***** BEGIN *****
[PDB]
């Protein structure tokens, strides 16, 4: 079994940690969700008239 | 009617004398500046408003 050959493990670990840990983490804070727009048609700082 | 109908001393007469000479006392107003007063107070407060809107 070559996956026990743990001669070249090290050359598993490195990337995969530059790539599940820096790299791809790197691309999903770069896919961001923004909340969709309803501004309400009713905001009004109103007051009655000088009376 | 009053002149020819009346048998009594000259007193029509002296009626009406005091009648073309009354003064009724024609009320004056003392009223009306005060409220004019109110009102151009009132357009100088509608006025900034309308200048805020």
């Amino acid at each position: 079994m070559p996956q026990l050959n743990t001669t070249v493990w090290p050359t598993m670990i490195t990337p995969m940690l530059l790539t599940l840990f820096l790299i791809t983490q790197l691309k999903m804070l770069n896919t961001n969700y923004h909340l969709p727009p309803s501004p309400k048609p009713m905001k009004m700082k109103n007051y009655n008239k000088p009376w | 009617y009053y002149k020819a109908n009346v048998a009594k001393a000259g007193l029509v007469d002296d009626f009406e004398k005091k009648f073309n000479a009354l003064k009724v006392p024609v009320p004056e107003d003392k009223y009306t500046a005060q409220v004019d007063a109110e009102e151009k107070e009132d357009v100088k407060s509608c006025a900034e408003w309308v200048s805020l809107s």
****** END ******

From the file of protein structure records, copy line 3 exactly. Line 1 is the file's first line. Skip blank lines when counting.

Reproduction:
């Amino acid at each position: 079994m070559p996956q026990l050959n743990t001669t070249v493990w090290p050359t598993m670990i490195t990337p995969m940690l530059l790539t599940l840990f820096l790299i791809t983490q790197l691309k999903m804070l770069n896919t961001n969700y923004h909340l969709p727009p309803s501004p309400k048609p009713m905001k009004m700082k109103n007051y009655n008239k000088p009376w | 009617y009053y002149k020819a109908n009346v048998a009594k001393a000259g007193l029509v007469d002296d009626f009406e004398k005091k009648f073309n000479a009354l003064k009724v006392p024609v009320p004056e107003d003392k009223y009306t500046a005060q409220v004019d007063a109110e009102e151009k107070e009132d357009v100088k407060s509608c006025a900034e408003w309308v200048s805020l809107s």